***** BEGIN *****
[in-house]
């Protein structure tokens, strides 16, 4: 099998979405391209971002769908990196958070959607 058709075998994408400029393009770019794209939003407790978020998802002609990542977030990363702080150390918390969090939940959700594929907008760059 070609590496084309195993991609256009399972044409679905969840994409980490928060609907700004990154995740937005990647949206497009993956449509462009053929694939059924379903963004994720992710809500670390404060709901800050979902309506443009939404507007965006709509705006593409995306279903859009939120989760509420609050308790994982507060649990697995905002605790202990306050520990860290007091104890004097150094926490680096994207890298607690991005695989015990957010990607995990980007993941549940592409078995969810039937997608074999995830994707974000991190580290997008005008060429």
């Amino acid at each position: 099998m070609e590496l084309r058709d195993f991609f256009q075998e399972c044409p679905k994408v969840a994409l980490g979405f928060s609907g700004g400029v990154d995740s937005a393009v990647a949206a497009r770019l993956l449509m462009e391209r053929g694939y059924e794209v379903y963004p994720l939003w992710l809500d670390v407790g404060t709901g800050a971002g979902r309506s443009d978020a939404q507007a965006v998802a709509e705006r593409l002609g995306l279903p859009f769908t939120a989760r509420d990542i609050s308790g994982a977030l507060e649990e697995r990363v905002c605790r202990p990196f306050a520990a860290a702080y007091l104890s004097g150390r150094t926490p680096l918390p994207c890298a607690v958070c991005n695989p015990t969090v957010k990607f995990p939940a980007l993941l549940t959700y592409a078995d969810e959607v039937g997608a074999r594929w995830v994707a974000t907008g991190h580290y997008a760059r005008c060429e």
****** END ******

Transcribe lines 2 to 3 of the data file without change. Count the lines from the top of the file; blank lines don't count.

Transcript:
């Protein structure tokens, strides 16, 4: 099998979405391209971002769908990196958070959607 058709075998994408400029393009770019794209939003407790978020998802002609990542977030990363702080150390918390969090939940959700594929907008760059 070609590496084309195993991609256009399972044409679905969840994409980490928060609907700004990154995740937005990647949206497009993956449509462009053929694939059924379903963004994720992710809500670390404060709901800050979902309506443009939404507007965006709509705006593409995306279903859009939120989760509420609050308790994982507060649990697995905002605790202990306050520990860290007091104890004097150094926490680096994207890298607690991005695989015990957010990607995990980007993941549940592409078995969810039937997608074999995830994707974000991190580290997008005008060429």
């Amino acid at each position: 099998m070609e590496l084309r058709d195993f991609f256009q075998e399972c044409p679905k994408v969840a994409l980490g979405f928060s609907g700004g400029v990154d995740s937005a393009v990647a949206a497009r770019l993956l449509m462009e391209r053929g694939y059924e794209v379903y963004p994720l939003w992710l809500d670390v407790g404060t709901g800050a971002g979902r309506s443009d978020a939404q507007a965006v998802a709509e705006r593409l002609g995306l279903p859009f769908t939120a989760r509420d990542i609050s308790g994982a977030l507060e649990e697995r990363v905002c605790r202990p990196f306050a520990a860290a702080y007091l104890s004097g150390r150094t926490p680096l918390p994207c890298a607690v958070c991005n695989p015990t969090v957010k990607f995990p939940a980007l993941l549940t959700y592409a078995d969810e959607v039937g997608a074999r594929w995830v994707a974000t907008g991190h580290y997008a760059r005008c060429e």